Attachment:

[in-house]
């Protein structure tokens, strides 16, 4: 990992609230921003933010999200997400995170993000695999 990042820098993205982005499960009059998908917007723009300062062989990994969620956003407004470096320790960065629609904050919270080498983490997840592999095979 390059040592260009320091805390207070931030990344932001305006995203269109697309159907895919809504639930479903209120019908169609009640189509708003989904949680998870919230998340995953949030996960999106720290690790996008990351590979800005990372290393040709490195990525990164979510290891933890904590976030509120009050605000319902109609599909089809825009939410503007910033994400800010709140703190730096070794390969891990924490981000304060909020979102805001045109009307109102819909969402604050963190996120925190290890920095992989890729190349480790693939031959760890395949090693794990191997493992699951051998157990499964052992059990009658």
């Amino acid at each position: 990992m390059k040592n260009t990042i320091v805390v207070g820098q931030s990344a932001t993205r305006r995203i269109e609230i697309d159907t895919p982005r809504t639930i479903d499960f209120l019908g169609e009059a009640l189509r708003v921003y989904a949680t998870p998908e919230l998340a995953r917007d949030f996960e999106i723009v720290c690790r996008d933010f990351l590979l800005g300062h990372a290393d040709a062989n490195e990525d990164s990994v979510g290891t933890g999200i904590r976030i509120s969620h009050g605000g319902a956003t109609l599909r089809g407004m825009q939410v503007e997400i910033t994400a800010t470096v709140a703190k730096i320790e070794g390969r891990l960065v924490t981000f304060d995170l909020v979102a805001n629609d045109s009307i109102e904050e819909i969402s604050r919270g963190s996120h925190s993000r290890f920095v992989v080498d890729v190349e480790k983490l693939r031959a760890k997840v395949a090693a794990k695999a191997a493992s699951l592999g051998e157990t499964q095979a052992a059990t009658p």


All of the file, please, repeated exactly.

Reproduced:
[in-house]
């Protein structure tokens, strides 16, 4: 990992609230921003933010999200997400995170993000695999 990042820098993205982005499960009059998908917007723009300062062989990994969620956003407004470096320790960065629609904050919270080498983490997840592999095979 390059040592260009320091805390207070931030990344932001305006995203269109697309159907895919809504639930479903209120019908169609009640189509708003989904949680998870919230998340995953949030996960999106720290690790996008990351590979800005990372290393040709490195990525990164979510290891933890904590976030509120009050605000319902109609599909089809825009939410503007910033994400800010709140703190730096070794390969891990924490981000304060909020979102805001045109009307109102819909969402604050963190996120925190290890920095992989890729190349480790693939031959760890395949090693794990191997493992699951051998157990499964052992059990009658």
């Amino acid at each position: 990992m390059k040592n260009t990042i320091v805390v207070g820098q931030s990344a932001t993205r305006r995203i269109e609230i697309d159907t895919p982005r809504t639930i479903d499960f209120l019908g169609e009059a009640l189509r708003v921003y989904a949680t998870p998908e919230l998340a995953r917007d949030f996960e999106i723009v720290c690790r996008d933010f990351l590979l800005g300062h990372a290393d040709a062989n490195e990525d990164s990994v979510g290891t933890g999200i904590r976030i509120s969620h009050g605000g319902a956003t109609l599909r089809g407004m825009q939410v503007e997400i910033t994400a800010t470096v709140a703190k730096i320790e070794g390969r891990l960065v924490t981000f304060d995170l909020v979102a805001n629609d045109s009307i109102e904050e819909i969402s604050r919270g963190s996120h925190s993000r290890f920095v992989v080498d890729v190349e480790k983490l693939r031959a760890k997840v395949a090693a794990k695999a191997a493992s699951l592999g051998e157990t499964q095979a052992a059990t009658p």